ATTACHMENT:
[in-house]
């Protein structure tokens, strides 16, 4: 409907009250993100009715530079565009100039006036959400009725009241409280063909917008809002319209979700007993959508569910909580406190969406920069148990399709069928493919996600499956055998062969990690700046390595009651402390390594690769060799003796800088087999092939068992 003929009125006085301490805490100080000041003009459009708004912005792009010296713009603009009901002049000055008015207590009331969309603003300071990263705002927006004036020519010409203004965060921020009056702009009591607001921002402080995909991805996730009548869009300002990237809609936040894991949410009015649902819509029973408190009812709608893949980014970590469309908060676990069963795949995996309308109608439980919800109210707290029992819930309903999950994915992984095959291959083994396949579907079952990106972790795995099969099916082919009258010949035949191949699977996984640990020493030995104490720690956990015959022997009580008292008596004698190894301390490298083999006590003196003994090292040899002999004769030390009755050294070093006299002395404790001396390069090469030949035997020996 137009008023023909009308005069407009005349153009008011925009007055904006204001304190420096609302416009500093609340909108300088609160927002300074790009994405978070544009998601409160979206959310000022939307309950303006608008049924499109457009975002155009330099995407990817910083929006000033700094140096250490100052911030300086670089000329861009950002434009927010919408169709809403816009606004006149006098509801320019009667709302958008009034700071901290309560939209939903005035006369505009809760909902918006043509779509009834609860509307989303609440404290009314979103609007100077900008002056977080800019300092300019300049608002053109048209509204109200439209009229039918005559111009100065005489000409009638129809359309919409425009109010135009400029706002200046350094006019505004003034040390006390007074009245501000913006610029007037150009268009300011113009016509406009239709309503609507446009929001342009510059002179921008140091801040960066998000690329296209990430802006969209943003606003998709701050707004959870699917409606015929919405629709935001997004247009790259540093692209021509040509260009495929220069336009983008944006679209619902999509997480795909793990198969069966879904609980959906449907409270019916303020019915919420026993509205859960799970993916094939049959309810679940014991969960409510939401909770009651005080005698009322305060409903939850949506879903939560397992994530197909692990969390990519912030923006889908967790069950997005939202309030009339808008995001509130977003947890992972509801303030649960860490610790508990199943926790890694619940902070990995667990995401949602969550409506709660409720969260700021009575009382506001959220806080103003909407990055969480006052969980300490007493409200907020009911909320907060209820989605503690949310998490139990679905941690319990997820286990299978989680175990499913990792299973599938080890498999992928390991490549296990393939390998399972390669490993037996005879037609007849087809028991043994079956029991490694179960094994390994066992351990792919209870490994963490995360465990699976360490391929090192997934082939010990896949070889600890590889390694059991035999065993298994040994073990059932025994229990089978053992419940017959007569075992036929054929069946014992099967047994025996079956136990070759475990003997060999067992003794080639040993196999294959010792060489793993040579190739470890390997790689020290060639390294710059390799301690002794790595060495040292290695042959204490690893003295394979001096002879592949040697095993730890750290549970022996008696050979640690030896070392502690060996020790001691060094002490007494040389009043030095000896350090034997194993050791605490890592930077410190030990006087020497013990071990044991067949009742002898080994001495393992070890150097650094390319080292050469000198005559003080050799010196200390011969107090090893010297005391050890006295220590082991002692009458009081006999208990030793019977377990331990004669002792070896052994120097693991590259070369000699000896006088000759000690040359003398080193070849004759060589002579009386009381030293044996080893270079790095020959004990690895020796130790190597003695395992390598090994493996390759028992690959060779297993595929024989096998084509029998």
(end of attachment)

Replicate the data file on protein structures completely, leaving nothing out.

[in-house]
């Protein structure tokens, strides 16, 4: 409907009250993100009715530079565009100039006036959400009725009241409280063909917008809002319209979700007993959508569910909580406190969406920069148990399709069928493919996600499956055998062969990690700046390595009651402390390594690769060799003796800088087999092939068992 003929009125006085301490805490100080000041003009459009708004912005792009010296713009603009009901002049000055008015207590009331969309603003300071990263705002927006004036020519010409203004965060921020009056702009009591607001921002402080995909991805996730009548869009300002990237809609936040894991949410009015649902819509029973408190009812709608893949980014970590469309908060676990069963795949995996309308109608439980919800109210707290029992819930309903999950994915992984095959291959083994396949579907079952990106972790795995099969099916082919009258010949035949191949699977996984640990020493030995104490720690956990015959022997009580008292008596004698190894301390490298083999006590003196003994090292040899002999004769030390009755050294070093006299002395404790001396390069090469030949035997020996 137009008023023909009308005069407009005349153009008011925009007055904006204001304190420096609302416009500093609340909108300088609160927002300074790009994405978070544009998601409160979206959310000022939307309950303006608008049924499109457009975002155009330099995407990817910083929006000033700094140096250490100052911030300086670089000329861009950002434009927010919408169709809403816009606004006149006098509801320019009667709302958008009034700071901290309560939209939903005035006369505009809760909902918006043509779509009834609860509307989303609440404290009314979103609007100077900008002056977080800019300092300019300049608002053109048209509204109200439209009229039918005559111009100065005489000409009638129809359309919409425009109010135009400029706002200046350094006019505004003034040390006390007074009245501000913006610029007037150009268009300011113009016509406009239709309503609507446009929001342009510059002179921008140091801040960066998000690329296209990430802006969209943003606003998709701050707004959870699917409606015929919405629709935001997004247009790259540093692209021509040509260009495929220069336009983008944006679209619902999509997480795909793990198969069966879904609980959906449907409270019916303020019915919420026993509205859960799970993916094939049959309810679940014991969960409510939401909770009651005080005698009322305060409903939850949506879903939560397992994530197909692990969390990519912030923006889908967790069950997005939202309030009339808008995001509130977003947890992972509801303030649960860490610790508990199943926790890694619940902070990995667990995401949602969550409506709660409720969260700021009575009382506001959220806080103003909407990055969480006052969980300490007493409200907020009911909320907060209820989605503690949310998490139990679905941690319990997820286990299978989680175990499913990792299973599938080890498999992928390991490549296990393939390998399972390669490993037996005879037609007849087809028991043994079956029991490694179960094994390994066992351990792919209870490994963490995360465990699976360490391929090192997934082939010990896949070889600890590889390694059991035999065993298994040994073990059932025994229990089978053992419940017959007569075992036929054929069946014992099967047994025996079956136990070759475990003997060999067992003794080639040993196999294959010792060489793993040579190739470890390997790689020290060639390294710059390799301690002794790595060495040292290695042959204490690893003295394979001096002879592949040697095993730890750290549970022996008696050979640690030896070392502690060996020790001691060094002490007494040389009043030095000896350090034997194993050791605490890592930077410190030990006087020497013990071990044991067949009742002898080994001495393992070890150097650094390319080292050469000198005559003080050799010196200390011969107090090893010297005391050890006295220590082991002692009458009081006999208990030793019977377990331990004669002792070896052994120097693991590259070369000699000896006088000759000690040359003398080193070849004759060589002579009386009381030293044996080893270079790095020959004990690895020796130790190597003695395992390598090994493996390759028992690959060779297993595929024989096998084509029998």